Subitaneous eggs from an euryhaline calanoid copepod Acartia tonsa were challenged by changes in salinity within the range from full strength salinity, down to zero and up to >70 psu. Egg volume changed immediately, increasing from 2.8 × 105 μm3 at full strength salinity (35 psu) to 3.8 × 105 μm3 at 0 psu and back to its initial volume when gradually being returned to full strength salinity. Egg osmolality followed the molality of the surrounding water when challenged within a salinity range from 2 to 50 psu. Egg respiration was not affected when eggs kept at 35 psu was exposed to low salinity (2 psu). These results suggest that eggs are unable to regulate their volume or osmolality when challenged with changes in salinity. Gradual changes in salinity from 35 to 2 psu and back did not harm the eggs (embryos), since the hatching success remained unaffected by such changes in salinity. In contrast, extreme hyper-saline conditions (76 psu) made the eggs implode and killed the embryo. We propose that the embryo is protected from salinity stress by its plasma membrane and that water exchange driven by osmosis is restricted to the perivitelline space of the egg, which acts as a perfect osmometer in the salinity range of 5–35 psu. We hypothesize further that the embryo is able to keep its volume and osmolality constant due to the impermeability of the inner plasma membrane of the egg or by a combination of osmoregulation and reduced permeability of the inner plasma membrane.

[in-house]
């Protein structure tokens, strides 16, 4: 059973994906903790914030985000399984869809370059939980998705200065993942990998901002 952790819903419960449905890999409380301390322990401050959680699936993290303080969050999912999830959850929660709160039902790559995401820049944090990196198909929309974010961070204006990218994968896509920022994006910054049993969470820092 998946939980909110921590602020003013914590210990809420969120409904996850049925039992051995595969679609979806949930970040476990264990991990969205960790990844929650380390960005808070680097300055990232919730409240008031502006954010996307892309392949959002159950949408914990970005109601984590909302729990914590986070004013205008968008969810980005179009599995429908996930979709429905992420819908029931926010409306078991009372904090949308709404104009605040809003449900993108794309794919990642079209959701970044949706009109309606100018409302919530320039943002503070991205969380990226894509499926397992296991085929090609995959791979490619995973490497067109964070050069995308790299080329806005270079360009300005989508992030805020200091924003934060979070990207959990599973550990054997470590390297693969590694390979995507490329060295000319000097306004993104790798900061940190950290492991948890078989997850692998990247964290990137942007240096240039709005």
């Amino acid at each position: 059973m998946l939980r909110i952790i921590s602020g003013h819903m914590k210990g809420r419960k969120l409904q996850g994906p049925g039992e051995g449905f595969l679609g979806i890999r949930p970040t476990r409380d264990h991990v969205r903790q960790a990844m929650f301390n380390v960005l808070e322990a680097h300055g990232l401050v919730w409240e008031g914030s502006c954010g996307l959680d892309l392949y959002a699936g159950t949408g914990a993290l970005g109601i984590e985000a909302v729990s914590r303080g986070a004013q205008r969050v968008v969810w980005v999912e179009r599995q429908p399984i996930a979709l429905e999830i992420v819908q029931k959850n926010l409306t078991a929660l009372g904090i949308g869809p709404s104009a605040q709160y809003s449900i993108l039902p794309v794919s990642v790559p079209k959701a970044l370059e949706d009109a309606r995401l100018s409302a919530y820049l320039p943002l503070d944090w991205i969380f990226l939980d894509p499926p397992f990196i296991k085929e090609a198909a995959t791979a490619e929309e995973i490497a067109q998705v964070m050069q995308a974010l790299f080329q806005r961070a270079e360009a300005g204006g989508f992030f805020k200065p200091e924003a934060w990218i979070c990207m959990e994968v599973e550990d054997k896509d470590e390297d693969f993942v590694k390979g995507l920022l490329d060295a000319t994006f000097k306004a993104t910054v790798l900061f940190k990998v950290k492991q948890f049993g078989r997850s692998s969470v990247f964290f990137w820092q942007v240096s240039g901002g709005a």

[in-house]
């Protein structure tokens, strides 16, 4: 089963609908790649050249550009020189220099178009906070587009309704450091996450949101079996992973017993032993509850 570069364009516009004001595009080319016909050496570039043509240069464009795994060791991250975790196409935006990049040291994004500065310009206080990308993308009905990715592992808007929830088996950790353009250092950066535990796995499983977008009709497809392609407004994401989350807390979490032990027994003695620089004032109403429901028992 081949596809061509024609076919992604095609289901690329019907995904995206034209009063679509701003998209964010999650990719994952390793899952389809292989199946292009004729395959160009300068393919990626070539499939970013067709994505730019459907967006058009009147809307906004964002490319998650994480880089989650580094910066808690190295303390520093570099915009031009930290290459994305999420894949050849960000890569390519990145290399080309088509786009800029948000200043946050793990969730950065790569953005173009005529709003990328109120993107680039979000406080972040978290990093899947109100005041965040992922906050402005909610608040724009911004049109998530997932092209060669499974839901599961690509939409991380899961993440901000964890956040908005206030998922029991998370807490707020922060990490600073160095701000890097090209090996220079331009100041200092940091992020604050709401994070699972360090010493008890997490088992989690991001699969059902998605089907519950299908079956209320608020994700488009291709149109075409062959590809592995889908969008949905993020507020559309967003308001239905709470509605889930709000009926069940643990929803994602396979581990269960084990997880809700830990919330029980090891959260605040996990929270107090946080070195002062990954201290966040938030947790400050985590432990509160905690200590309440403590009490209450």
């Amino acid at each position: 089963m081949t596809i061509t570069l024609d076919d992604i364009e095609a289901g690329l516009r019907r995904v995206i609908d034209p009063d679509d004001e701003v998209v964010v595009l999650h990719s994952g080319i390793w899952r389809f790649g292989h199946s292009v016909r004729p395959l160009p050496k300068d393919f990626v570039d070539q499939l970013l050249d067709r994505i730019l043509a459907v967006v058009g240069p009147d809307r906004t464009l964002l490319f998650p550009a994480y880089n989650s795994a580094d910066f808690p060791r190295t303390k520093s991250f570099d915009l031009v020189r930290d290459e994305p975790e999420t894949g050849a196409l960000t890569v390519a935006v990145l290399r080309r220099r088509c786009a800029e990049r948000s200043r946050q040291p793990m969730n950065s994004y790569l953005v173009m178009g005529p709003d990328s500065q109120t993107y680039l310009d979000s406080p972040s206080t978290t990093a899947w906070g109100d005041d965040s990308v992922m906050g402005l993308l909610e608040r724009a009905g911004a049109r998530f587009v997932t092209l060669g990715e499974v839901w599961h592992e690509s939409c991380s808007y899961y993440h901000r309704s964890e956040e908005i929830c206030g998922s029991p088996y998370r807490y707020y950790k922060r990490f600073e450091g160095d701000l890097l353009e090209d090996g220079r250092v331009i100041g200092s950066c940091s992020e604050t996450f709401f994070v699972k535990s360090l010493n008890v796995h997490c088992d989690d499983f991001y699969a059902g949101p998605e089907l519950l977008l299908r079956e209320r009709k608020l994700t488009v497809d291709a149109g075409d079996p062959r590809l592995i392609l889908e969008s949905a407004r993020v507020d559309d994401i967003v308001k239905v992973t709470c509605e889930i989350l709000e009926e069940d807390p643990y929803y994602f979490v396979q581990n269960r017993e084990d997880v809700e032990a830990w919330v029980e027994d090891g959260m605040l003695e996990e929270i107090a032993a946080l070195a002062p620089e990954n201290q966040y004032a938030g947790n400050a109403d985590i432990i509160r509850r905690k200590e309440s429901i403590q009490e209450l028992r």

|Journal of Comparative Physiology. B, Biochemical, Systemic, and Environmental Physiology
|Udgivet - jul. 2012